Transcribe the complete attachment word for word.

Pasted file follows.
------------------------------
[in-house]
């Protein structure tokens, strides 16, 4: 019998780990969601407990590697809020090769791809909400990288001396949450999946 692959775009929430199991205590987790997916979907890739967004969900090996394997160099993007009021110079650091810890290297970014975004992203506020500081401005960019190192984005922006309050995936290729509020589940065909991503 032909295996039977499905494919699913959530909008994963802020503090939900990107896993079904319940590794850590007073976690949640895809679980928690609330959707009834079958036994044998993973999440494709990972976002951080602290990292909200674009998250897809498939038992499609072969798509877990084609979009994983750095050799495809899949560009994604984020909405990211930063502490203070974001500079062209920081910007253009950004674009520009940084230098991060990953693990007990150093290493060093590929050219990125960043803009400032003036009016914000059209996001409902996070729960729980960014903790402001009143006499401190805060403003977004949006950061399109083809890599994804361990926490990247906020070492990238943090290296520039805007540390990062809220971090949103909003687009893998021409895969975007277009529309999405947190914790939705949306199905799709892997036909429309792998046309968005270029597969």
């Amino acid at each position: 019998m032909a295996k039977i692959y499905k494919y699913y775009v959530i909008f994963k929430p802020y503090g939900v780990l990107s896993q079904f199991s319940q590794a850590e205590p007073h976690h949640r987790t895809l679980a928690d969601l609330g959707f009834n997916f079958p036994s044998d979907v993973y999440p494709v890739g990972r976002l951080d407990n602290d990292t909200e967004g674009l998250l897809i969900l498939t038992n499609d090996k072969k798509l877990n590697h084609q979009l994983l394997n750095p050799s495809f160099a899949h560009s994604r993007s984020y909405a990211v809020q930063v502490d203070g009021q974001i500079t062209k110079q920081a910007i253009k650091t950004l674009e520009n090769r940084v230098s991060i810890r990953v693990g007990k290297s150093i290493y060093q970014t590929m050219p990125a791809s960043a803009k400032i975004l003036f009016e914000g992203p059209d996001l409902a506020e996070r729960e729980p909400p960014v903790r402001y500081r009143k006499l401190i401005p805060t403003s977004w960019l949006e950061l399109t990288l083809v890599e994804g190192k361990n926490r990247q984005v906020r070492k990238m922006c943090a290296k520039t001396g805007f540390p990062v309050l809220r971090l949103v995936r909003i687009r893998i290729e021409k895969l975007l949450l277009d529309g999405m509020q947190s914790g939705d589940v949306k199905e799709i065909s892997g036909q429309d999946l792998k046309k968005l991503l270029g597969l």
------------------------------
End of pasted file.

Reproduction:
[in-house]
């Protein structure tokens, strides 16, 4: 019998780990969601407990590697809020090769791809909400990288001396949450999946 692959775009929430199991205590987790997916979907890739967004969900090996394997160099993007009021110079650091810890290297970014975004992203506020500081401005960019190192984005922006309050995936290729509020589940065909991503 032909295996039977499905494919699913959530909008994963802020503090939900990107896993079904319940590794850590007073976690949640895809679980928690609330959707009834079958036994044998993973999440494709990972976002951080602290990292909200674009998250897809498939038992499609072969798509877990084609979009994983750095050799495809899949560009994604984020909405990211930063502490203070974001500079062209920081910007253009950004674009520009940084230098991060990953693990007990150093290493060093590929050219990125960043803009400032003036009016914000059209996001409902996070729960729980960014903790402001009143006499401190805060403003977004949006950061399109083809890599994804361990926490990247906020070492990238943090290296520039805007540390990062809220971090949103909003687009893998021409895969975007277009529309999405947190914790939705949306199905799709892997036909429309792998046309968005270029597969």
């Amino acid at each position: 019998m032909a295996k039977i692959y499905k494919y699913y775009v959530i909008f994963k929430p802020y503090g939900v780990l990107s896993q079904f199991s319940q590794a850590e205590p007073h976690h949640r987790t895809l679980a928690d969601l609330g959707f009834n997916f079958p036994s044998d979907v993973y999440p494709v890739g990972r976002l951080d407990n602290d990292t909200e967004g674009l998250l897809i969900l498939t038992n499609d090996k072969k798509l877990n590697h084609q979009l994983l394997n750095p050799s495809f160099a899949h560009s994604r993007s984020y909405a990211v809020q930063v502490d203070g009021q974001i500079t062209k110079q920081a910007i253009k650091t950004l674009e520009n090769r940084v230098s991060i810890r990953v693990g007990k290297s150093i290493y060093q970014t590929m050219p990125a791809s960043a803009k400032i975004l003036f009016e914000g992203p059209d996001l409902a506020e996070r729960e729980p909400p960014v903790r402001y500081r009143k006499l401190i401005p805060t403003s977004w960019l949006e950061l399109t990288l083809v890599e994804g190192k361990n926490r990247q984005v906020r070492k990238m922006c943090a290296k520039t001396g805007f540390p990062v309050l809220r971090l949103v995936r909003i687009r893998i290729e021409k895969l975007l949450l277009d529309g999405m509020q947190s914790g939705d589940v949306k199905e799709i065909s892997g036909q429309d999946l792998k046309k968005l991503l270029g597969l």